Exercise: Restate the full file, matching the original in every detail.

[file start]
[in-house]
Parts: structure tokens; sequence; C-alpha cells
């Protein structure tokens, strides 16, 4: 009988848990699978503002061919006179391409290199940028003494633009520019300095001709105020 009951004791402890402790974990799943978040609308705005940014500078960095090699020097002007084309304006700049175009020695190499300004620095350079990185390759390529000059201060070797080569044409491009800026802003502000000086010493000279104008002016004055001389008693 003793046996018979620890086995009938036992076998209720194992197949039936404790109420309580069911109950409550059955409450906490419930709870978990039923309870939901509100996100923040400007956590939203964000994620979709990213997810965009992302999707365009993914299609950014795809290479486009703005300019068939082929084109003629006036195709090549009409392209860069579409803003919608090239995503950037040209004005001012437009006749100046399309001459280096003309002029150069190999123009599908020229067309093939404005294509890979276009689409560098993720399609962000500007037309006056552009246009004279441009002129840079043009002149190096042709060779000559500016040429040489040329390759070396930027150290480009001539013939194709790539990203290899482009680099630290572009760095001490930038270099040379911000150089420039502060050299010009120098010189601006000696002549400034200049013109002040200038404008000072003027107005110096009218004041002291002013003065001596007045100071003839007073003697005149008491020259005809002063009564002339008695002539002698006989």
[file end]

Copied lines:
[in-house]
Parts: structure tokens; sequence; C-alpha cells
């Protein structure tokens, strides 16, 4: 009988848990699978503002061919006179391409290199940028003494633009520019300095001709105020 009951004791402890402790974990799943978040609308705005940014500078960095090699020097002007084309304006700049175009020695190499300004620095350079990185390759390529000059201060070797080569044409491009800026802003502000000086010493000279104008002016004055001389008693 003793046996018979620890086995009938036992076998209720194992197949039936404790109420309580069911109950409550059955409450906490419930709870978990039923309870939901509100996100923040400007956590939203964000994620979709990213997810965009992302999707365009993914299609950014795809290479486009703005300019068939082929084109003629006036195709090549009409392209860069579409803003919608090239995503950037040209004005001012437009006749100046399309001459280096003309002029150069190999123009599908020229067309093939404005294509890979276009689409560098993720399609962000500007037309006056552009246009004279441009002129840079043009002149190096042709060779000559500016040429040489040329390759070396930027150290480009001539013939194709790539990203290899482009680099630290572009760095001490930038270099040379911000150089420039502060050299010009120098010189601006000696002549400034200049013109002040200038404008000072003027107005110096009218004041002291002013003065001596007045100071003839007073003697005149008491020259005809002063009564002339008695002539002698006989």